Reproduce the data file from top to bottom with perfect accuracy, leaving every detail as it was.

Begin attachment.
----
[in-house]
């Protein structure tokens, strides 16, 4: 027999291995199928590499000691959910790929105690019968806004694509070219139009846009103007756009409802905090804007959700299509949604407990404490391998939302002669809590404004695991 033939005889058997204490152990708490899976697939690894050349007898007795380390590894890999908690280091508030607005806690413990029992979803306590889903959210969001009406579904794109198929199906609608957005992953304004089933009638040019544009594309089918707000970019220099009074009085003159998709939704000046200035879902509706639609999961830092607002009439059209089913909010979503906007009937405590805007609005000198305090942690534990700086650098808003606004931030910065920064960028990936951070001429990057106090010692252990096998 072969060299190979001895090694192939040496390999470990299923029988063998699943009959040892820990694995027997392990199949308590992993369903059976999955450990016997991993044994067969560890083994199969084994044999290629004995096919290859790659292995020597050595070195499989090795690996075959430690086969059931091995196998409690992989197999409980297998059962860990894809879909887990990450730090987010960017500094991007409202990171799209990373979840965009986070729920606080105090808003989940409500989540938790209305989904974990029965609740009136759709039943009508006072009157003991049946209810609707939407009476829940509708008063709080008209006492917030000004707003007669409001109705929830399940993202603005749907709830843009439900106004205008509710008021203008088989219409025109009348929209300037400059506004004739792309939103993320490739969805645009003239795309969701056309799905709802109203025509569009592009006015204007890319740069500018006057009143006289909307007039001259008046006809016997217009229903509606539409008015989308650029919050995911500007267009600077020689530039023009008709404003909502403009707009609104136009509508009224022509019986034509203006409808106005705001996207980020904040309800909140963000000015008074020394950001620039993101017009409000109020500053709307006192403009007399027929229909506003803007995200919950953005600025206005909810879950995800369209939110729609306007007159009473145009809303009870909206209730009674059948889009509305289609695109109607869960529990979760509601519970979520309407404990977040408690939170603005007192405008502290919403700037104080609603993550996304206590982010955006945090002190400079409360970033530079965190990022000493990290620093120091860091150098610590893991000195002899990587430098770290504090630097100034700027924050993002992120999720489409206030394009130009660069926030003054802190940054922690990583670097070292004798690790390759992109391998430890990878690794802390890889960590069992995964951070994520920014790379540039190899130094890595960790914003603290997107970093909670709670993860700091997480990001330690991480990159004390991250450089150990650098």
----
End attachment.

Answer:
[in-house]
């Protein structure tokens, strides 16, 4: 027999291995199928590499000691959910790929105690019968806004694509070219139009846009103007756009409802905090804007959700299509949604407990404490391998939302002669809590404004695991 033939005889058997204490152990708490899976697939690894050349007898007795380390590894890999908690280091508030607005806690413990029992979803306590889903959210969001009406579904794109198929199906609608957005992953304004089933009638040019544009594309089918707000970019220099009074009085003159998709939704000046200035879902509706639609999961830092607002009439059209089913909010979503906007009937405590805007609005000198305090942690534990700086650098808003606004931030910065920064960028990936951070001429990057106090010692252990096998 072969060299190979001895090694192939040496390999470990299923029988063998699943009959040892820990694995027997392990199949308590992993369903059976999955450990016997991993044994067969560890083994199969084994044999290629004995096919290859790659292995020597050595070195499989090795690996075959430690086969059931091995196998409690992989197999409980297998059962860990894809879909887990990450730090987010960017500094991007409202990171799209990373979840965009986070729920606080105090808003989940409500989540938790209305989904974990029965609740009136759709039943009508006072009157003991049946209810609707939407009476829940509708008063709080008209006492917030000004707003007669409001109705929830399940993202603005749907709830843009439900106004205008509710008021203008088989219409025109009348929209300037400059506004004739792309939103993320490739969805645009003239795309969701056309799905709802109203025509569009592009006015204007890319740069500018006057009143006289909307007039001259008046006809016997217009229903509606539409008015989308650029919050995911500007267009600077020689530039023009008709404003909502403009707009609104136009509508009224022509019986034509203006409808106005705001996207980020904040309800909140963000000015008074020394950001620039993101017009409000109020500053709307006192403009007399027929229909506003803007995200919950953005600025206005909810879950995800369209939110729609306007007159009473145009809303009870909206209730009674059948889009509305289609695109109607869960529990979760509601519970979520309407404990977040408690939170603005007192405008502290919403700037104080609603993550996304206590982010955006945090002190400079409360970033530079965190990022000493990290620093120091860091150098610590893991000195002899990587430098770290504090630097100034700027924050993002992120999720489409206030394009130009660069926030003054802190940054922690990583670097070292004798690790390759992109391998430890990878690794802390890889960590069992995964951070994520920014790379540039190899130094890595960790914003603290997107970093909670709670993860700091997480990001330690991480990159004390991250450089150990650098």